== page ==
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The Niger River and Water Resource Management

Author(s): An example of transboundary management
Congress: 2008
Author(s): Gilles Rocquelain, Bruno Voron, Guillaume Fabre
BRL, 1105 avenue Pierre Mendès France, 30001 Nîmes cedex 05 Tel. +33 466 87 50 00 ﷓ Fax. +33 466 87 51 03 gilles.rocquelain@brl.fr, bruno.voron@brl.fr, guillaume.fabre@brl.fr

Keyword(s): Water availability, use and management
Article:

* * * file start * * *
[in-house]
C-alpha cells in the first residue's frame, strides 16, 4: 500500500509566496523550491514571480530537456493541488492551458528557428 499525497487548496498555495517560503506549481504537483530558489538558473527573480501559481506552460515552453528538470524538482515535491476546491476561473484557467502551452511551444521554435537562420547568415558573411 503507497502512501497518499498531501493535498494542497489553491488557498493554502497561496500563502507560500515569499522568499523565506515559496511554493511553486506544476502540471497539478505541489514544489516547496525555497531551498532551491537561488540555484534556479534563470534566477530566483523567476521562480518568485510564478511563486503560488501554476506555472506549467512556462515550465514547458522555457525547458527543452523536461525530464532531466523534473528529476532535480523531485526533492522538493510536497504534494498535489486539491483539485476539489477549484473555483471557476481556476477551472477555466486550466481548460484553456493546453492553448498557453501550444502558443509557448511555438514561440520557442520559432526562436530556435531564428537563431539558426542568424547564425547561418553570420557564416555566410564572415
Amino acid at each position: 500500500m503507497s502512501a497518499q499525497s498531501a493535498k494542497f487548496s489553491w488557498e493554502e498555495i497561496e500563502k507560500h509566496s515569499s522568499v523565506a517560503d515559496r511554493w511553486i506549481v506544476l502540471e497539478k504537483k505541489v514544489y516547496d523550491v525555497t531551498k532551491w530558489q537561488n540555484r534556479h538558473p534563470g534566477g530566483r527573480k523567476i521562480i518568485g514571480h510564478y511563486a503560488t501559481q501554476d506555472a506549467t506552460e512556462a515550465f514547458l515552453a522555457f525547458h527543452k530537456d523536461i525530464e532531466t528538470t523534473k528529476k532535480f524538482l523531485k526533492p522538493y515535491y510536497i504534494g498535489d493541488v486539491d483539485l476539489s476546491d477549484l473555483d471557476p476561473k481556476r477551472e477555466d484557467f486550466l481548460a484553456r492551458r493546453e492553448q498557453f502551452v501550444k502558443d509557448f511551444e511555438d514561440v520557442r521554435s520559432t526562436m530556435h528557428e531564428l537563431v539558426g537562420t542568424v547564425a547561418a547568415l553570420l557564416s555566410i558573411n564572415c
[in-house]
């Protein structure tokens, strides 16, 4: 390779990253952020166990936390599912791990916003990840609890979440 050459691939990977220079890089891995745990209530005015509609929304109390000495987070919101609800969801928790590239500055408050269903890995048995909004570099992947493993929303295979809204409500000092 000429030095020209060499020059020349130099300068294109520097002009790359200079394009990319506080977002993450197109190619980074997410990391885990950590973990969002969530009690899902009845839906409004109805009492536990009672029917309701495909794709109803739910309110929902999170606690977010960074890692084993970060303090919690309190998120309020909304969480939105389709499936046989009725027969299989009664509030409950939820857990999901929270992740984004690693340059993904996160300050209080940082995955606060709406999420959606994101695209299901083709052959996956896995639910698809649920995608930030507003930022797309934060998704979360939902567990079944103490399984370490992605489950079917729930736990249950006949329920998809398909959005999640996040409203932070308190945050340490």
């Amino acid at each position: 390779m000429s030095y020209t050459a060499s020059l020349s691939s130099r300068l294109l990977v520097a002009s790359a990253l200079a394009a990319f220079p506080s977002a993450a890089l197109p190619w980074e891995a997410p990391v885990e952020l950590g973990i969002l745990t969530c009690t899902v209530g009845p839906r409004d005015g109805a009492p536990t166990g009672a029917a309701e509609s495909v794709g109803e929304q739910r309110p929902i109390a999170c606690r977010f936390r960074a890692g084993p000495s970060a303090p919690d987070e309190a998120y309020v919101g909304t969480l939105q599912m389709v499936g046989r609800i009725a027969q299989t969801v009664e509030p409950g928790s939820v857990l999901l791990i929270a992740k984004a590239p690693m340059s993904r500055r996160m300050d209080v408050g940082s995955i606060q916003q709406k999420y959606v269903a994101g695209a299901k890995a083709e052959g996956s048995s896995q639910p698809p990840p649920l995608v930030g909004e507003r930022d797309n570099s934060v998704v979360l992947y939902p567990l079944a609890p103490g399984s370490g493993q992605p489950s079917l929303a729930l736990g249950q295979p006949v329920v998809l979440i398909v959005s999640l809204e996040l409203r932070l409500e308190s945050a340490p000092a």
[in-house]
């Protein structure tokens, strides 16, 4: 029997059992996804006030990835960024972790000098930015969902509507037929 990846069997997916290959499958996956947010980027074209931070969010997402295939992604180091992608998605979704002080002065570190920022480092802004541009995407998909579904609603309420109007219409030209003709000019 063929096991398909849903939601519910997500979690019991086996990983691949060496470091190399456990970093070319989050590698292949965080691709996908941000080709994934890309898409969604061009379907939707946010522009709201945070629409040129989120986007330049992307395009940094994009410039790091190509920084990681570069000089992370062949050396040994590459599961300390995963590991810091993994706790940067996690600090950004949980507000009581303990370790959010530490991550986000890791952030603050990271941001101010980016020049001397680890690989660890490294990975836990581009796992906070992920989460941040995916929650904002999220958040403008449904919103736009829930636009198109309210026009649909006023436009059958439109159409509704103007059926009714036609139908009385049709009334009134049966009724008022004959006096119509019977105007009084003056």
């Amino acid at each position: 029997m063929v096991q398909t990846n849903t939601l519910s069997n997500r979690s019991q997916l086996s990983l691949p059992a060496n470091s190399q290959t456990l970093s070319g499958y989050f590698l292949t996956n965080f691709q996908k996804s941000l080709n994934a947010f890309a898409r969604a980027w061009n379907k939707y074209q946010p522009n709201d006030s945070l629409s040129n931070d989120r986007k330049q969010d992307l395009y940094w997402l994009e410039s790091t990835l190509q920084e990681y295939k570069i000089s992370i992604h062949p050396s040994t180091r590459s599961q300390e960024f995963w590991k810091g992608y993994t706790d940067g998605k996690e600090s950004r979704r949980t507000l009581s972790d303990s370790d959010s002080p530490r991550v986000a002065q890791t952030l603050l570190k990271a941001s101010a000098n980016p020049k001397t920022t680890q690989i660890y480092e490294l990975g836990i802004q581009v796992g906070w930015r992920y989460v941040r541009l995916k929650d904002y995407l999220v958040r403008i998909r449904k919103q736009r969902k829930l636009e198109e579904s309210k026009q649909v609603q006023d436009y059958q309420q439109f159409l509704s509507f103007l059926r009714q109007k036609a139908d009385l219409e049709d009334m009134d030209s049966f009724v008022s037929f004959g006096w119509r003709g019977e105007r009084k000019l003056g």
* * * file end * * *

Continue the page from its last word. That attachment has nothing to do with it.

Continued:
AbstractConference talk Subject: Water availability, use and management Introduction Today there are 95 million people living in the Niger River basin. In 2025, there could be as many as 155 million. Their living conditions are under threat because the Niger is drying up and getting a fair share of water is one of the greatest challenges the nine riparian countries have ever had to face. The NBA (Niger Basin Authority) therefore launched a study process known as the "joint vision" to prepare a sustainable development action plan. Goals - to prepare an action plan for sustainable development (SDAP) in the Niger River Basin - to set up the technical instruments required to perform the study, for identifying scenarios, assessing them and monitoring actions. - to take account of the demand and resource evolution trends related to climate change. Methods The approach included: - identifying the water demand with forecasts for various periods (up to 2025) for the various water usages - setting up a hydraulic model, which will make it possible to: o assess the present functioning of the system o plan development and improvements o and assist future management of the system - to establish evaluation criteria, some of which are monetary (agricultural production, hydropower...) and others depend on their social or environmental impact, - and to define a territorial breakdown based on the assets and potential of uniform zones (Development Zones) extending beyond administrative State boundaries. Findings The studies enabled the following: - establishment of shared demand scenarios, including assumptions to be used when certain data are lacking, - comparison of numerous development scenarios in response to the issues highlighted in the Shared Vision, seeking in particular to meet the water demand everywhere in the river basin for the same levels of priority (principle of equi-satisfaction). The SDAP confirms the levels of priority applicable at Development Zone scale. - proposal of a decision aid to characterise scenarios according to economic criteria, but also integrating political (sharing the benefits of the water) and hydraulic (equi-satisfaction) concepts. Conclusion The interest of this method is its iterative, integrated approach to the different stages: the demand database was interfaced with the hydraulic model. The main issues defined in the SDAP were translated into scenarios and tested with the hydraulic model then assessed with the decision-aid. Permanent consultation between member countries and consultants made sure that everyone took up the approach and its methods within a limited timeframe. Innovative in its principles, both in the choice to prioritize demands and to manage development zones as opposed to transboundary management, this approach was a way of shifting the planning framework to place the emphasis on the river basin as a whole.
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